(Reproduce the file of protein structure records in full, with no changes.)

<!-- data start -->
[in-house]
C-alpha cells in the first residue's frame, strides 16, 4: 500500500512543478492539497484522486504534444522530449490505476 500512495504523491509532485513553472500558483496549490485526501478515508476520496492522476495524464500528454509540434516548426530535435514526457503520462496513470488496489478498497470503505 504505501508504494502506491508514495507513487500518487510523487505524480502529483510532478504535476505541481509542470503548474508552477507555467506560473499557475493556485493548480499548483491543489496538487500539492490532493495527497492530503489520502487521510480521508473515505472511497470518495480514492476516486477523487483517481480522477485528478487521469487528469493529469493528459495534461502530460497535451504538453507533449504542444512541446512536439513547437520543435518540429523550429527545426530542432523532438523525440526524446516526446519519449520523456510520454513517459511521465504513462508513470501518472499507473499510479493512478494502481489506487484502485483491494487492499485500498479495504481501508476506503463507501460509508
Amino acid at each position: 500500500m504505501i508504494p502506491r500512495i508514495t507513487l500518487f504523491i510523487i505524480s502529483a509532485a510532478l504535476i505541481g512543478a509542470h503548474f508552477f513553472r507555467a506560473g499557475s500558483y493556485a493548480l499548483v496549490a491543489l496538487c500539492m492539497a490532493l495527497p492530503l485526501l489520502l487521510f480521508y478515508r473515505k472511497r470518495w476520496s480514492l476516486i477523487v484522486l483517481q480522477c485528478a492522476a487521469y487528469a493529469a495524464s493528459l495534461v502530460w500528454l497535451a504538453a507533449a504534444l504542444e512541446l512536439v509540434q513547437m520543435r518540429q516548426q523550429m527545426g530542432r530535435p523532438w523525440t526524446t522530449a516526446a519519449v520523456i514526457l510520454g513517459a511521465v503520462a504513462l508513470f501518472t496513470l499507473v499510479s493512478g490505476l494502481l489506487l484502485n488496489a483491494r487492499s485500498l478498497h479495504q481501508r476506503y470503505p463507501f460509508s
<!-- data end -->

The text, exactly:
[in-house]
C-alpha cells in the first residue's frame, strides 16, 4: 500500500512543478492539497484522486504534444522530449490505476 500512495504523491509532485513553472500558483496549490485526501478515508476520496492522476495524464500528454509540434516548426530535435514526457503520462496513470488496489478498497470503505 504505501508504494502506491508514495507513487500518487510523487505524480502529483510532478504535476505541481509542470503548474508552477507555467506560473499557475493556485493548480499548483491543489496538487500539492490532493495527497492530503489520502487521510480521508473515505472511497470518495480514492476516486477523487483517481480522477485528478487521469487528469493529469493528459495534461502530460497535451504538453507533449504542444512541446512536439513547437520543435518540429523550429527545426530542432523532438523525440526524446516526446519519449520523456510520454513517459511521465504513462508513470501518472499507473499510479493512478494502481489506487484502485483491494487492499485500498479495504481501508476506503463507501460509508
Amino acid at each position: 500500500m504505501i508504494p502506491r500512495i508514495t507513487l500518487f504523491i510523487i505524480s502529483a509532485a510532478l504535476i505541481g512543478a509542470h503548474f508552477f513553472r507555467a506560473g499557475s500558483y493556485a493548480l499548483v496549490a491543489l496538487c500539492m492539497a490532493l495527497p492530503l485526501l489520502l487521510f480521508y478515508r473515505k472511497r470518495w476520496s480514492l476516486i477523487v484522486l483517481q480522477c485528478a492522476a487521469y487528469a493529469a495524464s493528459l495534461v502530460w500528454l497535451a504538453a507533449a504534444l504542444e512541446l512536439v509540434q513547437m520543435r518540429q516548426q523550429m527545426g530542432r530535435p523532438w523525440t526524446t522530449a516526446a519519449v520523456i514526457l510520454g513517459a511521465v503520462a504513462l508513470f501518472t496513470l499507473v499510479s493512478g490505476l494502481l489506487l484502485n488496489a483491494r487492499s485500498l478498497h479495504q481501508r476506503y470503505p463507501f460509508s